These aren't the best of times for Juno Therapeutics (NASDAQ:JUNO) and Alnylam Pharmaceuticals (NASDAQ:ALNY). Both have experienced major clinical setbacks this year. Both biotechs have also lost over half of their market cap since then beginning of 2016. Which of these two stocks is the better pick for investors now? Here's how Juno and Alnylam stack up.

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The case for Juno

Just a month ago, the path for Juno's success seemed straightforward. A clinical hold placed by the FDA on CAR T candidate JCAR015 had been lifted. Enrollment in the phase 2 study for the experimental treatment of relapsed or refractory B cell acute lymphoblastic leukemia was rolling along. Juno just needed to have that study go well for a possible U.S. approval as early as mid-2018.

That path appears to be much less navigable now. On Nov. 23, Juno announced that one patient in the phase 2 study had died and another wasn't expected to recover. Two patients had died earlier in the year also, but Juno thought that the issue stemmed from the combination of JCAR015 with fludarabine and was allowed to resume the trial without the added chemotherapy.

Is there still an investing case for Juno? Yes, although it's obviously not as strong now. The odds that the biotech will be able to move forward with JCAR015 are low. Juno does have other pipeline candidates, though, most notably JCAR014 and JCAR017.

Like JCAR015, both of these experimental drugs are CD19-directed CAR T cell therapies. That doesn't necessarily mean that JCAR014 and JCAR017 will encounter safety issues similar to JCAR015, however. Both of the candidates use a 1:1 ratio of helper and killer CAR T cells, a composition that could decrease toxic side effects.

In December, Juno announced encouraging results from a phase 1 study of JCAR014 in treating patients with chronic lymphocytic leukemia (CLL) who failed treatment with Imbruvica. Based on this study, Juno plans to initiate a study of JCAR014 in combination with Imbruvica in early 2017 and potentially move forward with a study of JCAR017 in treating CLL. 

Juno has a long road ahead of it, though. With JCAR015 sidelined, the biotech's most advanced pipeline candidates are still in early stage development.  

The case for Alnylam

As with Juno, there would have been a much stronger investing thesis for Alnylam earlier in 2016. However, Alnylam announced on Oct. 5 that it was throwing in the towel for once-promising revusiran. Safety issues arose in a late-stage study of the experimental drug in treating hereditary ATTR amyloidosis with cardiomyopathy (hATTR-CM).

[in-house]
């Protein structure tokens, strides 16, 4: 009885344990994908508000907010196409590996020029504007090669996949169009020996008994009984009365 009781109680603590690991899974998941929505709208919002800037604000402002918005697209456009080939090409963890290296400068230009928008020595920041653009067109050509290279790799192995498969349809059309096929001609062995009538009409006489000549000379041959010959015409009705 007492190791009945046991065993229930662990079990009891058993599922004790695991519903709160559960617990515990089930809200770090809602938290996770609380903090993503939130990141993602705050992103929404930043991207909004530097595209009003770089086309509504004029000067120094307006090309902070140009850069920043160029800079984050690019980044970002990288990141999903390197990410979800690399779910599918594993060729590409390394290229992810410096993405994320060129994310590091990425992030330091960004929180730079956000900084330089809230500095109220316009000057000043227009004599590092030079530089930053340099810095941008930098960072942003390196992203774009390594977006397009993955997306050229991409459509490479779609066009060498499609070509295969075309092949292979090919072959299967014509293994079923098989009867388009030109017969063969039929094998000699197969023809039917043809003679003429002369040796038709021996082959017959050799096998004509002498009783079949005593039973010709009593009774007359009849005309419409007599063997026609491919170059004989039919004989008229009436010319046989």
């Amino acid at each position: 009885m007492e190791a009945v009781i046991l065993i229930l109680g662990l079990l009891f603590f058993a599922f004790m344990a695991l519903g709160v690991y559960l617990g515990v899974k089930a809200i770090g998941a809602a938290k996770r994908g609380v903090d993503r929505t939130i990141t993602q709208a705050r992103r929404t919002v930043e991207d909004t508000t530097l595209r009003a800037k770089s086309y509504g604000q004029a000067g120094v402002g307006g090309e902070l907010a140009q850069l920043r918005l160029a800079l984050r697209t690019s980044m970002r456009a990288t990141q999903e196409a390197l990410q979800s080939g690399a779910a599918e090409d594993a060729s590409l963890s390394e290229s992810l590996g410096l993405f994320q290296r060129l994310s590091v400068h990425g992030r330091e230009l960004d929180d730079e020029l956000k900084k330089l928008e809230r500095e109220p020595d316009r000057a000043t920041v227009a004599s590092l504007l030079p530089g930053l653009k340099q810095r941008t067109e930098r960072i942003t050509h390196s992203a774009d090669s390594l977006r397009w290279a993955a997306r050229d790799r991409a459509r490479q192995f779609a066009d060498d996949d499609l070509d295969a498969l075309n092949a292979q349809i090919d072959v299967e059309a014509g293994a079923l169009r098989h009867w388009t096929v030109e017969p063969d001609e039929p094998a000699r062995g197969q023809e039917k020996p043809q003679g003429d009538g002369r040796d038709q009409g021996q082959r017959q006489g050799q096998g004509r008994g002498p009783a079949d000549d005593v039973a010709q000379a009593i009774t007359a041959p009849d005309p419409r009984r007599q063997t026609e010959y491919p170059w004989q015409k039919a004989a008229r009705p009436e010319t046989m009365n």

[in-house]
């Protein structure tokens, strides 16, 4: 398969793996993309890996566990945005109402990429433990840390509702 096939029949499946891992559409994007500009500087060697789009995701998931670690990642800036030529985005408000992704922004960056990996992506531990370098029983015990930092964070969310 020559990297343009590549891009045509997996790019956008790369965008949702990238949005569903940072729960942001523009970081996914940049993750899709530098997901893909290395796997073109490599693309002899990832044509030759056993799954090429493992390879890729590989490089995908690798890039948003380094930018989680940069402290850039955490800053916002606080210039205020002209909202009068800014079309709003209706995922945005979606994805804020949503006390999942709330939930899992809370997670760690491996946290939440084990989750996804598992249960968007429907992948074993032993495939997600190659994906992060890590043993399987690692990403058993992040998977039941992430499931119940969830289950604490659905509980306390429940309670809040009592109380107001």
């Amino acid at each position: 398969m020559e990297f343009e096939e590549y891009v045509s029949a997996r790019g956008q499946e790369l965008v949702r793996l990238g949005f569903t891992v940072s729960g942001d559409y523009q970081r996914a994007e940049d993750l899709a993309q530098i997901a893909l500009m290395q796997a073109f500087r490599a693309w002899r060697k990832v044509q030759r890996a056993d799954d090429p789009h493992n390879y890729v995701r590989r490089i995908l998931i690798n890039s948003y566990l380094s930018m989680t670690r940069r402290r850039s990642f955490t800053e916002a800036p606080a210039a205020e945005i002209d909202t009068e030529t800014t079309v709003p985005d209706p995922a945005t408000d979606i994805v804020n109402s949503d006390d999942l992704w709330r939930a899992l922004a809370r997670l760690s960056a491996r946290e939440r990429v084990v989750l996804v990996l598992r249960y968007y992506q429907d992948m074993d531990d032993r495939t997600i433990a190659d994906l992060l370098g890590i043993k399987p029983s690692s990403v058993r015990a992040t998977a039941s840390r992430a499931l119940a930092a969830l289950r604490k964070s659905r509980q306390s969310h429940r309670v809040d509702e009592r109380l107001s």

With revusiran out of the picture, Alnylam's hopes now rest largely on another hereditary ATTR amyloidosis drug: patisiran. The discontinuation of revusiran didn't impact the phase 3 study under way evaluating patisiran in treating hereditary ATTR amyloidosis with polyneuropathy (hATTR-PN).

Is there reason for investors to be concerned about safety issues with patisiran? Like revusiran, the experimental drug uses RNA interference, which attempts to silence specific messenger RNA and prevent proteins that cause hATTR from being made. However, there are differences in how the two drugs are administered and how RNA interference in the liver is achieved. Alnylam's review of clinical data hasn't turned up any serious safety problems for patisiran.

Alnylam has a couple of phase 2 programs with hemophilia candidate fitusiran and hypercholesterolemia candidate ALN-PCSsc. The biotech's pipeline also includes two early stage candidates targeting genetic disorders.

Better buy

I would recommend caution with buying either of these two biotech stocks. Both Juno and Alnylam face a lot of uncertainty. However, if I had to pick one right now, my choice would be Alnylam.

Juno could eventually enjoy tremendous wins with its CD19 program. However, Alnylam simply has the higher probability of success in its favor with several products that have already advanced past early stage studies. Of course, as we saw with revusiran, anything can happen. Alnylam gets the nod over Juno for now, but significant risks remain.